A. Trane is the original manufacturer of HVAC equipment, the developer of control systems to operate those assets, and the creator of the digital infrastructure to help ensure optimized performance that has been in operation for over a decade. Combine that with the local resources in sales and service, who are all factory authorized and trained to help customers solve complex problems, and that's what really sets Trane apart from the rest of the market. We have thousands of factory-trained technicians across North America and these technicians can address both control systems and traditional mechanical services

Increasingly, our service offerings are being supported by an expanding digital footprint that also allows for remote inspections that can occur at nearly the same or similar measurements that a technician would routinely do in person.

So, here are some interesting statistics about our digital footprint that differentiate Trane in this in this space. Every 24 hours we capture 8 billion data points from over 30,000 commercial buildings. We manage and route over a million alarms every day from those systems to the right people from this centralized digital infrastructure.

Q. How does building and energy data drive customer outcomes?
A. Trane has been collecting data from buildings for more than a decade, and nobody has a better understanding of how to optimize a very complex set of HVAC assets, controls and third-party devices than Trane. While the underlying technology is really important, it's really the experience and industry knowledge that when put to work, drives the outcomes that customers desire. Sometimes those KPIs include balancing comfort with energy spend. Other times customers are focused on reliability or resiliency, while still other customers are primarily concerned about their environmental or carbon footprint.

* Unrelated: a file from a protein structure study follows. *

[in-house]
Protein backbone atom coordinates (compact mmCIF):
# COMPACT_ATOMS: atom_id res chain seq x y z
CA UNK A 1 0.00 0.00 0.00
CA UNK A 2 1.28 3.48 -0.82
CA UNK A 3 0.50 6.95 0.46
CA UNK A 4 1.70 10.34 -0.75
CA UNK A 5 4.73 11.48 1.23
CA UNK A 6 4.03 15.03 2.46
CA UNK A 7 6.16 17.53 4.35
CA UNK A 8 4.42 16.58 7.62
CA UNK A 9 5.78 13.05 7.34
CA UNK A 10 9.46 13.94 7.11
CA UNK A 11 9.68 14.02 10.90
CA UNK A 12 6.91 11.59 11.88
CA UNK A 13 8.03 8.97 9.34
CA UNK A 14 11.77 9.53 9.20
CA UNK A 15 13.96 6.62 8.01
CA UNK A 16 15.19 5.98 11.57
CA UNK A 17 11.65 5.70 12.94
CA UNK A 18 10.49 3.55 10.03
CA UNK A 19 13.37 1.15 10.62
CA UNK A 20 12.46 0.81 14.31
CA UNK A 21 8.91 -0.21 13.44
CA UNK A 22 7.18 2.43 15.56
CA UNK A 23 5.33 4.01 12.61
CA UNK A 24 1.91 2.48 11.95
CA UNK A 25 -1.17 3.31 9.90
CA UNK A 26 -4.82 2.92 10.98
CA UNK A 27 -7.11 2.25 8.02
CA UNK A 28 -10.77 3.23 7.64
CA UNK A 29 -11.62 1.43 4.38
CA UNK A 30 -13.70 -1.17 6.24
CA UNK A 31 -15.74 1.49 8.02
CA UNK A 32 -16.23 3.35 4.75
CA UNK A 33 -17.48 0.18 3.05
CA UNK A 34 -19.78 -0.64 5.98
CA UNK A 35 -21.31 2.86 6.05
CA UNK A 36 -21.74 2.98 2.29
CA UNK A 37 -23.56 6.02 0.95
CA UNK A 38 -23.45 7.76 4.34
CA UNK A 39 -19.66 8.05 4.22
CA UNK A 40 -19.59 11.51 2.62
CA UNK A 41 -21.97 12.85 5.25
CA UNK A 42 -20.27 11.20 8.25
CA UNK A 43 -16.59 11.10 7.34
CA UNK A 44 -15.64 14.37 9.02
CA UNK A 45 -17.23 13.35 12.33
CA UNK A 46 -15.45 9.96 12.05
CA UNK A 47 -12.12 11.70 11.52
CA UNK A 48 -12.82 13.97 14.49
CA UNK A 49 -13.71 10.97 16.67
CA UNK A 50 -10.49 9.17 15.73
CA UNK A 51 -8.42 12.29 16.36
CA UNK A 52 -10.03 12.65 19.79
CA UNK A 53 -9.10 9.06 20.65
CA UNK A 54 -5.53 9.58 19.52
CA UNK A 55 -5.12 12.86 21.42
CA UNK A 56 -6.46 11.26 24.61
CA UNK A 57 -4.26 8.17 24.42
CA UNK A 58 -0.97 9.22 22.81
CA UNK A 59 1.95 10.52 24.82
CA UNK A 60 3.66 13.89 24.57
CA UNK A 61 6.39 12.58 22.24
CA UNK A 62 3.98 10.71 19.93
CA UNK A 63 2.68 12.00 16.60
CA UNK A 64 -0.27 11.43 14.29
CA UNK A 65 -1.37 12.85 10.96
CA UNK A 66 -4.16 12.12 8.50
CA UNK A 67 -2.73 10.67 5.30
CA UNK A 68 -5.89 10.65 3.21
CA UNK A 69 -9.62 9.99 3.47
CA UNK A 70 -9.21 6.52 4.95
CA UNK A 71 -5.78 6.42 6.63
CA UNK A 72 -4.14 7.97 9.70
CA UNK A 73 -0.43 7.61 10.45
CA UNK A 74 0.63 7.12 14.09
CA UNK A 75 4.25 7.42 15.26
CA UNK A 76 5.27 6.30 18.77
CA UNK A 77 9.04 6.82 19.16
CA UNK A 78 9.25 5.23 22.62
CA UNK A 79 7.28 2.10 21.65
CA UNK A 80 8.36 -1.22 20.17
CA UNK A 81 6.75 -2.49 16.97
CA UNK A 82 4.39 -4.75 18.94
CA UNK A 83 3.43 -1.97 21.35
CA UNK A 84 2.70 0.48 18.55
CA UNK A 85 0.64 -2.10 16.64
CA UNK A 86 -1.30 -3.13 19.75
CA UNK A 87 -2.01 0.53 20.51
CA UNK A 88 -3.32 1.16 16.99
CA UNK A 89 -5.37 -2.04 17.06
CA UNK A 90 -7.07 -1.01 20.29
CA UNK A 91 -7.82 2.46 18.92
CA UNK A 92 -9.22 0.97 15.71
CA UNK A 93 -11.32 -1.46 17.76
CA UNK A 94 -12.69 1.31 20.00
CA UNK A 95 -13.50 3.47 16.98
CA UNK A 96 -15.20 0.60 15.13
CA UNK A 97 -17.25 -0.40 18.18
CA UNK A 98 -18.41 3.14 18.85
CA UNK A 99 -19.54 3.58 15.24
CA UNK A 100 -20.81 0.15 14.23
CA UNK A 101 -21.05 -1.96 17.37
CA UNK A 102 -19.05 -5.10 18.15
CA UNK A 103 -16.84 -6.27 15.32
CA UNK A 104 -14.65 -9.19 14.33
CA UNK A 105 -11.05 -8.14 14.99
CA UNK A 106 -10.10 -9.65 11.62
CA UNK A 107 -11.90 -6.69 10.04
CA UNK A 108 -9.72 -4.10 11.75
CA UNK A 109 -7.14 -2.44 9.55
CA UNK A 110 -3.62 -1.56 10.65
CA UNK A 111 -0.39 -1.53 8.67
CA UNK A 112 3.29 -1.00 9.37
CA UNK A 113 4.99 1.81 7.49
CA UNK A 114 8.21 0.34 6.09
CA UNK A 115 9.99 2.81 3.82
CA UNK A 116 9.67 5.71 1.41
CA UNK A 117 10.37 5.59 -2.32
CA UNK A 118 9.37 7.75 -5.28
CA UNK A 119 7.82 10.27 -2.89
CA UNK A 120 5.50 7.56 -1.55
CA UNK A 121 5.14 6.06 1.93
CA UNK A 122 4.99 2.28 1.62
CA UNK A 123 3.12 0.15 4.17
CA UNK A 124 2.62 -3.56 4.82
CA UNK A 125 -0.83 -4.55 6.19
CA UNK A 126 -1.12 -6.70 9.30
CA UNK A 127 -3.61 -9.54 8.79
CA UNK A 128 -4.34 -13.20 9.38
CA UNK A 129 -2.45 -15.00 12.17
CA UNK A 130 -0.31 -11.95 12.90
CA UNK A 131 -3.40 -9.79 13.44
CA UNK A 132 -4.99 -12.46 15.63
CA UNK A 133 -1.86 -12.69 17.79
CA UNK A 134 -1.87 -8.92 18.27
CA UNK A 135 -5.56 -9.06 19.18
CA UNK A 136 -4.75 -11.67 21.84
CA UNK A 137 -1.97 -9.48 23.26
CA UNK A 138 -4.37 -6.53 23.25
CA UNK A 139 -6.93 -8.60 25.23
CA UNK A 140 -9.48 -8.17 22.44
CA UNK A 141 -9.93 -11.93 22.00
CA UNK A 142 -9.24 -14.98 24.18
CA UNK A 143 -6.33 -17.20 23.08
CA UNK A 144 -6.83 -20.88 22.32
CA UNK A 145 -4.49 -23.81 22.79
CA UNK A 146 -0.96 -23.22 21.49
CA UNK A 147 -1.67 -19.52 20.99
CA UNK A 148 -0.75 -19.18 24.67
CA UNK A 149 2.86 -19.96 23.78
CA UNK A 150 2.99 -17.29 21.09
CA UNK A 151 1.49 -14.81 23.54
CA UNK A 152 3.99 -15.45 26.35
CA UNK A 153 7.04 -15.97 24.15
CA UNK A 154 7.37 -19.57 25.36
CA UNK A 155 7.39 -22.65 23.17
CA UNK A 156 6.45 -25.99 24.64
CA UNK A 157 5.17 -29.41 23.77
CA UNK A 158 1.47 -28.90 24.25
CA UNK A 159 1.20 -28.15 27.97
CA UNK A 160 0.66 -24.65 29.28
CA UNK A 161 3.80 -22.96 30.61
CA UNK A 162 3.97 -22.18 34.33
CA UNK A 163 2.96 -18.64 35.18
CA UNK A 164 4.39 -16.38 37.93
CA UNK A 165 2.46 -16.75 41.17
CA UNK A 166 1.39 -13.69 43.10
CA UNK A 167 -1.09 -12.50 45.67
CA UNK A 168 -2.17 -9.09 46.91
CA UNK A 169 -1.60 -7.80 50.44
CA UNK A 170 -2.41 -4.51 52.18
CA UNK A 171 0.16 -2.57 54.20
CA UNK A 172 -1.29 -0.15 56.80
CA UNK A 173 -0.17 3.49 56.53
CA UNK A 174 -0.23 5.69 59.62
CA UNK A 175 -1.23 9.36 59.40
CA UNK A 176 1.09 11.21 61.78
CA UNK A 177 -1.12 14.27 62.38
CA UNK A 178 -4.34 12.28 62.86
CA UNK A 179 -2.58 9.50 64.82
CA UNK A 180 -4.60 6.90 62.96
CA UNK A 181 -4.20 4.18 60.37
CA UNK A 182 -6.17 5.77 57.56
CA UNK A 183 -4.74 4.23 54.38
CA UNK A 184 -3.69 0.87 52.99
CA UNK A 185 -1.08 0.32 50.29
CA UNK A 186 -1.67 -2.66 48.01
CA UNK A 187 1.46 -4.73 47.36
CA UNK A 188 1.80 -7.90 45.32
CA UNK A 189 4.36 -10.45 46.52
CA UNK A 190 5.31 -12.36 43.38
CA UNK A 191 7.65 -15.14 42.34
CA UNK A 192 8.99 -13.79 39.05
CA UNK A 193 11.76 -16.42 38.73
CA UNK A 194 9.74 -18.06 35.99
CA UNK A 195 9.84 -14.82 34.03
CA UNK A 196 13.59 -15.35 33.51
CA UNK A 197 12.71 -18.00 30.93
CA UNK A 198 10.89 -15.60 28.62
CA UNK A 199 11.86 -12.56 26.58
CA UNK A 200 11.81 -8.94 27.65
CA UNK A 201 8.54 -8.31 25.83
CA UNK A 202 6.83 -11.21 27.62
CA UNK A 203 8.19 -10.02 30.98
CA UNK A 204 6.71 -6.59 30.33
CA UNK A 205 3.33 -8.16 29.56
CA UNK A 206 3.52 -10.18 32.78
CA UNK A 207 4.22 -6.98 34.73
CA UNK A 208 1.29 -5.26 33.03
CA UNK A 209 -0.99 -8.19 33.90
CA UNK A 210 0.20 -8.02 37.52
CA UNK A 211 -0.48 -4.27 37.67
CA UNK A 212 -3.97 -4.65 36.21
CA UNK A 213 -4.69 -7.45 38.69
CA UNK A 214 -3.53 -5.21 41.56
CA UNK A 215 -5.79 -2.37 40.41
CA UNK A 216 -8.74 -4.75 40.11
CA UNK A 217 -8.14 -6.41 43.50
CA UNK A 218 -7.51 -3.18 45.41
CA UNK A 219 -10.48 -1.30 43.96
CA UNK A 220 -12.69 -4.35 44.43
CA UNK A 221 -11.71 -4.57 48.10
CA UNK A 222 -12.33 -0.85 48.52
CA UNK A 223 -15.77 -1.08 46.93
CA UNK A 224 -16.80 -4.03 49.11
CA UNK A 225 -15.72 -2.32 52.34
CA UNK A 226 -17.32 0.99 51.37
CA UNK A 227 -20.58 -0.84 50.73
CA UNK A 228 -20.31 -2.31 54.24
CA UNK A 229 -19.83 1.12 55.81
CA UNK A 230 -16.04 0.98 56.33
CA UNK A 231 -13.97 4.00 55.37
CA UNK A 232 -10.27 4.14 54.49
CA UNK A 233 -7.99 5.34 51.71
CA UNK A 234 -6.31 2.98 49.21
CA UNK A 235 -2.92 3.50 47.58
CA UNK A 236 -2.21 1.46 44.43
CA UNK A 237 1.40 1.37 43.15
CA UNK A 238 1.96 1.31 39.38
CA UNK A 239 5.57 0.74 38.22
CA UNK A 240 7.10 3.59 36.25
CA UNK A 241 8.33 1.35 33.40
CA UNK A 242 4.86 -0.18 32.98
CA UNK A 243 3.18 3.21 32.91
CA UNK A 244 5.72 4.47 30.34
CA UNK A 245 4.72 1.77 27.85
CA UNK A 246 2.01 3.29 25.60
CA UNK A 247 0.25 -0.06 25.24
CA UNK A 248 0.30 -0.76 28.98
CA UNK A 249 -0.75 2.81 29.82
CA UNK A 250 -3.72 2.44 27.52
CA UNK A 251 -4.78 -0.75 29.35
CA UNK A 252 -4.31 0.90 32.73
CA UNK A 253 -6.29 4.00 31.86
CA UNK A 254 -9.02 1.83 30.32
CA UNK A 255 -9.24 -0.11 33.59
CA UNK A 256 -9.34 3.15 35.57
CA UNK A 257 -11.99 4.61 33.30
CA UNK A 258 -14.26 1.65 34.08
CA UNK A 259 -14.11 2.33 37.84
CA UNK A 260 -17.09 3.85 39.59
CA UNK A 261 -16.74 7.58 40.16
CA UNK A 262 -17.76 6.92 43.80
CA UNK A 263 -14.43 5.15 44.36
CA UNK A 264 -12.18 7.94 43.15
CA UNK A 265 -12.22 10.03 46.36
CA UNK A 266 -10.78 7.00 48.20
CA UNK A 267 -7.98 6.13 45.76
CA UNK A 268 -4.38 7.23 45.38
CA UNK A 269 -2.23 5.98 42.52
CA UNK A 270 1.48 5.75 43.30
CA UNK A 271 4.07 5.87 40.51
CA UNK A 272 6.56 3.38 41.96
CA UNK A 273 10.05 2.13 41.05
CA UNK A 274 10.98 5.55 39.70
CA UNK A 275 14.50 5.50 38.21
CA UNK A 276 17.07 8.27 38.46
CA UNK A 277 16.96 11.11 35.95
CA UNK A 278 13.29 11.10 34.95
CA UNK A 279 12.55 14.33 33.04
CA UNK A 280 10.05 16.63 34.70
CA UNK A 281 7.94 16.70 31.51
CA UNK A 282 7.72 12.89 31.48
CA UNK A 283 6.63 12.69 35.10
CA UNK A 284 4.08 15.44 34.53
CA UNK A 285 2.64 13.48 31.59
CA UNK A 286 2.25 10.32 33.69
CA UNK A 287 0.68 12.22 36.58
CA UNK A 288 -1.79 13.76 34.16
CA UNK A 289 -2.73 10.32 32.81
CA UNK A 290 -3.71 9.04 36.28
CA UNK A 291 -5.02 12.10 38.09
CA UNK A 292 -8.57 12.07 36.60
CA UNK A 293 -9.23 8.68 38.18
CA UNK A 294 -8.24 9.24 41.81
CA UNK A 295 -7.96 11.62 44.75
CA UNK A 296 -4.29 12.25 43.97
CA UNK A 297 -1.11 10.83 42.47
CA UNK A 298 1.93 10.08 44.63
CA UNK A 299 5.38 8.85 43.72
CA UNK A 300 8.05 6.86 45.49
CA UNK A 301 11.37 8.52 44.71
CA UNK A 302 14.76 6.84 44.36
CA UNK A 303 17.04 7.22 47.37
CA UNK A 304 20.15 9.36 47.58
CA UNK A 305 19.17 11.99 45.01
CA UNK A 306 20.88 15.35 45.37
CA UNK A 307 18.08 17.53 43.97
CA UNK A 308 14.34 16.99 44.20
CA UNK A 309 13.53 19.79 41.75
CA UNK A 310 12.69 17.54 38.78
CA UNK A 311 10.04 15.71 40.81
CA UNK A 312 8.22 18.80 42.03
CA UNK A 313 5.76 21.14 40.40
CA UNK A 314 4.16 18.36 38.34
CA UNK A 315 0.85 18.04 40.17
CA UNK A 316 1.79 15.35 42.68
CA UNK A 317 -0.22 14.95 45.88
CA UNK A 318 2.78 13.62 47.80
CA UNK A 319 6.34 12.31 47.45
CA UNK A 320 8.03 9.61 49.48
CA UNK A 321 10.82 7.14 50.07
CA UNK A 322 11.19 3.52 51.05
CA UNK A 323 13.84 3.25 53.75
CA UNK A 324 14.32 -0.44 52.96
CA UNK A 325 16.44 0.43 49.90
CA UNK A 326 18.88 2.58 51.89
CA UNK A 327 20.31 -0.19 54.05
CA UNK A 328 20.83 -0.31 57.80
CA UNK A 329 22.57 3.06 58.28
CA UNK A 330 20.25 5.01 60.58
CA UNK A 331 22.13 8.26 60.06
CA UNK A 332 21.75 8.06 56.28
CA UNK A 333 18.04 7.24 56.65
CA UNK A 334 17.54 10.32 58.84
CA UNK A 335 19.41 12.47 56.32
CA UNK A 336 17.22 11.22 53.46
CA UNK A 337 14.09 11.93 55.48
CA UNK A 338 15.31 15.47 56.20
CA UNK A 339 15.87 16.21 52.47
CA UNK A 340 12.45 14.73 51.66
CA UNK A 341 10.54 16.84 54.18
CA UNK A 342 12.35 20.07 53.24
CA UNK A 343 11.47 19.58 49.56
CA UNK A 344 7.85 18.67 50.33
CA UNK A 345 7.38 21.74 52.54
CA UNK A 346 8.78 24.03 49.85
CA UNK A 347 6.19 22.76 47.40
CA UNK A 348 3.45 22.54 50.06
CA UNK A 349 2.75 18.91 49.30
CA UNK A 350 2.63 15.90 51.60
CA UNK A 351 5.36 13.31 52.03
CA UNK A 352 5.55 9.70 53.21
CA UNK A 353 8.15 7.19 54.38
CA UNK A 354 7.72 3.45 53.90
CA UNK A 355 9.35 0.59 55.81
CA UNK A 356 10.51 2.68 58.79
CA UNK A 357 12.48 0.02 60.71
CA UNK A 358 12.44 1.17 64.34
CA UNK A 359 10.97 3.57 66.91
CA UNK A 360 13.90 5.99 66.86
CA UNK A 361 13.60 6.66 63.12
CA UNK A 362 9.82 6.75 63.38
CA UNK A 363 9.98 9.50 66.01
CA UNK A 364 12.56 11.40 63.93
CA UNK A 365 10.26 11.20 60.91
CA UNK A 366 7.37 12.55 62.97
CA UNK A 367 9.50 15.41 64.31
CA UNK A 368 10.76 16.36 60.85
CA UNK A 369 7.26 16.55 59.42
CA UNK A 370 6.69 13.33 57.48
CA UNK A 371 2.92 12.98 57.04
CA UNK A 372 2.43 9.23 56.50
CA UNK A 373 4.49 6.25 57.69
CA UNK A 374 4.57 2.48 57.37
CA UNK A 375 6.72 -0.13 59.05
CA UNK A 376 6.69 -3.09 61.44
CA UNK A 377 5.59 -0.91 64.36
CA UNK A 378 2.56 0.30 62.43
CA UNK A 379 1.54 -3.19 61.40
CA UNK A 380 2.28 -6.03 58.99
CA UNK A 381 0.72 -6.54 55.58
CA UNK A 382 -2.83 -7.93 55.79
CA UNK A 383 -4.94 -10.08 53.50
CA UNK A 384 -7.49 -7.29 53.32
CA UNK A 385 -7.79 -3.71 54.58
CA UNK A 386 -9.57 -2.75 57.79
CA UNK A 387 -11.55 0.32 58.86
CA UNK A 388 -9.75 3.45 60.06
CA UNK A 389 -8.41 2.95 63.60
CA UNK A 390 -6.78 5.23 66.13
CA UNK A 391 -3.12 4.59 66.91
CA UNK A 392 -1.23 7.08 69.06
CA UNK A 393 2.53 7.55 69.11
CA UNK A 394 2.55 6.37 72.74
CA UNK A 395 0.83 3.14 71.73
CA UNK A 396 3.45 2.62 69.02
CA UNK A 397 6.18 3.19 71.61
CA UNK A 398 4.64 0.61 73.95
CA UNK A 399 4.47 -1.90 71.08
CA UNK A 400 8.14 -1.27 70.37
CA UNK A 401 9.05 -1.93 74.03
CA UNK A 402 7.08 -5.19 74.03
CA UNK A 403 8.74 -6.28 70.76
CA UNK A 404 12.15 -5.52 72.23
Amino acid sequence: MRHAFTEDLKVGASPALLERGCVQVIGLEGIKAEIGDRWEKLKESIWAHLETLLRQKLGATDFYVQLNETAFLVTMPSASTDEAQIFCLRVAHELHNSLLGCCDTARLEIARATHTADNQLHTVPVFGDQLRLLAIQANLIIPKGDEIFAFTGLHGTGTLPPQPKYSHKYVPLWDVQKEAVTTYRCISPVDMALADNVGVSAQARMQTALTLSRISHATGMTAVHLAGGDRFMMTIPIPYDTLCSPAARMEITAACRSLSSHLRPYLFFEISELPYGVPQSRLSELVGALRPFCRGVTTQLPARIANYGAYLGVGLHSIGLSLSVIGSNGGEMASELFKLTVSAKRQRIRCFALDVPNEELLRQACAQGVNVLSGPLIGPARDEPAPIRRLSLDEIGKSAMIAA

Trane can bring resources to address whatever outcomes customers may desire. We can point to many customers in all vertical markets that have leveraged Trane’s technology to drive better results for their facilities and ultimately for their businesses. Buildings are assets and should be treated as such. Technology is a great enabler of improving that asset performance.

Q. If there's one baseline, every customer should understand about their building, what is it and why?
A. It’s a fun question and the answer is pretty simple. My answer is that every building can be better. Every building can perform better. It can have a better energy intensity footprint. Its control system can be tweaked and improved. The building can be providing a healthier environment. The building can have a smaller carbon footprint entirely. All of these goals can be delivered by Trane.

In fact, there have been studies that show even a building that is new, just commissioned 12 months ago may have already deteriorated its energy performance by as much as 10 to 20% from the day it was turned over. In short, there are opportunities in every single building.

Technology is helping shape the impact by keeping buildings operating at a high level. For example, being connected to buildings remotely and the assets contained therein provides Trane witha 24/7 window to see what's happening and make recommendations to keep those buildings operating in the peak fashion that they were designed intentionally to be.

Q. What's the most important thing customers should consider when looking to reduce their carbon footprint?
A. According to the Energy Information Administration, about 60% of electricity today is created by the burning of fossil fuel whether natural gas or coal. By using less energy at the point of consumption, we are by definition, reducing the carbon footprint of the economy. One way to use less energy is by using higher efficiency equipment and controlling it in the most optimized way.

For example, it's easy to decarbonize by just simply turning everything off, but obviously other things ultimately suffer. This is not just about turning things off – it's about using highly efficient equipment with a well-tuned control system in buildings to ultimately help customers meet their decarbonization or sustainability goals.